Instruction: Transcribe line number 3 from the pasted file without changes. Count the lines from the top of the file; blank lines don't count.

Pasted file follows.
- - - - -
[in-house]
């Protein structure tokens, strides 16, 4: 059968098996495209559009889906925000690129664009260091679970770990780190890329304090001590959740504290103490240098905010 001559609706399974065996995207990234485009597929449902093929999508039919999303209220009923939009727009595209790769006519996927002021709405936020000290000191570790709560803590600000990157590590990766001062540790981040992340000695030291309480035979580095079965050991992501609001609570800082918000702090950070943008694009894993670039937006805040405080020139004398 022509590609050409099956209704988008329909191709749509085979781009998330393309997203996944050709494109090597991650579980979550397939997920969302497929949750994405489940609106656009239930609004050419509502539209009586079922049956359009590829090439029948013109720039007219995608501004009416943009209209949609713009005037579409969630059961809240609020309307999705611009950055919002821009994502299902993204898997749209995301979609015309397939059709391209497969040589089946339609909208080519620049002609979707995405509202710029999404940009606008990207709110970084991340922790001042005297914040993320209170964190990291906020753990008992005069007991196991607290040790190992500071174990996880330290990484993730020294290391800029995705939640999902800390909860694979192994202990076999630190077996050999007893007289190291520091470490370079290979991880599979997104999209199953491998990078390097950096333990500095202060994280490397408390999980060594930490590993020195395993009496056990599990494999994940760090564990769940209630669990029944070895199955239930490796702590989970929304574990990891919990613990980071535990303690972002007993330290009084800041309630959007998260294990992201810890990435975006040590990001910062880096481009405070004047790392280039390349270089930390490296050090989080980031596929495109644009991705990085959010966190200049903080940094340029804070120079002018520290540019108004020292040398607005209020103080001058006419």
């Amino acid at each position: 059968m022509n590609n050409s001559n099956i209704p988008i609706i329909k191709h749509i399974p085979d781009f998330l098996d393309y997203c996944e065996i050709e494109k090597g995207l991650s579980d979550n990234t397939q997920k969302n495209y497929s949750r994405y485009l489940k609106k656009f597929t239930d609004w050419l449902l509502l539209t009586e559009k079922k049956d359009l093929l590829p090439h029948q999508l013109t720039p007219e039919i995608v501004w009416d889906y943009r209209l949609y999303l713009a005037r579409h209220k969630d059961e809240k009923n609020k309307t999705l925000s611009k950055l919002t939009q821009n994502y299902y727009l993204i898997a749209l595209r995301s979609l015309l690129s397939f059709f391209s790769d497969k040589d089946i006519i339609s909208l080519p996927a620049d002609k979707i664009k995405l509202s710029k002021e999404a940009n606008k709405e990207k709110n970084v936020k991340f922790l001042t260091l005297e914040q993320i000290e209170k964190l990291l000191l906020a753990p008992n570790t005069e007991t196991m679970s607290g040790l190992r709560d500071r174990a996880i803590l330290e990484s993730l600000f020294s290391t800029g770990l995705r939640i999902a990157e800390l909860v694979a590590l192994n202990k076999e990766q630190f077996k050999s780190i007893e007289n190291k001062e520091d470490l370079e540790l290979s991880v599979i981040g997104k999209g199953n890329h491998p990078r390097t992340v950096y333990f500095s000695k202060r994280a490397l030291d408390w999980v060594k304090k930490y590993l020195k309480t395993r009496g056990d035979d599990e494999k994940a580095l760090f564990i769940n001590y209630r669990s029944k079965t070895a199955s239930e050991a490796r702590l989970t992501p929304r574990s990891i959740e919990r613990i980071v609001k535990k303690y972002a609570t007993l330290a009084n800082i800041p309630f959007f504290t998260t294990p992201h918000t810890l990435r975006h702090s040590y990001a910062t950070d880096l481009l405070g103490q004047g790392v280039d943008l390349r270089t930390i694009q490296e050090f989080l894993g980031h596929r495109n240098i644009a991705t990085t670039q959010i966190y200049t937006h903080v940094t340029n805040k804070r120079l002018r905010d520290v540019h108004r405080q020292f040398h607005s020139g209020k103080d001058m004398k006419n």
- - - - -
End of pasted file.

């Amino acid at each position: 059968m022509n590609n050409s001559n099956i209704p988008i609706i329909k191709h749509i399974p085979d781009f998330l098996d393309y997203c996944e065996i050709e494109k090597g995207l991650s579980d979550n990234t397939q997920k969302n495209y497929s949750r994405y485009l489940k609106k656009f597929t239930d609004w050419l449902l509502l539209t009586e559009k079922k049956d359009l093929l590829p090439h029948q999508l013109t720039p007219e039919i995608v501004w009416d889906y943009r209209l949609y999303l713009a005037r579409h209220k969630d059961e809240k009923n609020k309307t999705l925000s611009k950055l919002t939009q821009n994502y299902y727009l993204i898997a749209l595209r995301s979609l015309l690129s397939f059709f391209s790769d497969k040589d089946i006519i339609s909208l080519p996927a620049d002609k979707i664009k995405l509202s710029k002021e999404a940009n606008k709405e990207k709110n970084v936020k991340f922790l001042t260091l005297e914040q993320i000290e209170k964190l990291l000191l906020a753990p008992n570790t005069e007991t196991m679970s607290g040790l190992r709560d500071r174990a996880i803590l330290e990484s993730l600000f020294s290391t800029g770990l995705r939640i999902a990157e800390l909860v694979a590590l192994n202990k076999e990766q630190f077996k050999s780190i007893e007289n190291k001062e520091d470490l370079e540790l290979s991880v599979i981040g997104k999209g199953n890329h491998p990078r390097t992340v950096y333990f500095s000695k202060r994280a490397l030291d408390w999980v060594k304090k930490y590993l020195k309480t395993r009496g056990d035979d599990e494999k994940a580095l760090f564990i769940n001590y209630r669990s029944k079965t070895a199955s239930e050991a490796r702590l989970t992501p929304r574990s990891i959740e919990r613990i980071v609001k535990k303690y972002a609570t007993l330290a009084n800082i800041p309630f959007f504290t998260t294990p992201h918000t810890l990435r975006h702090s040590y990001a910062t950070d880096l481009l405070g103490q004047g790392v280039d943008l390349r270089t930390i694009q490296e050090f989080l894993g980031h596929r495109n240098i644009a991705t990085t670039q959010i966190y200049t937006h903080v940094t340029n805040k804070r120079l002018r905010d520290v540019h108004r405080q020292f040398h607005s020139g209020k103080d001058m004398k006419n």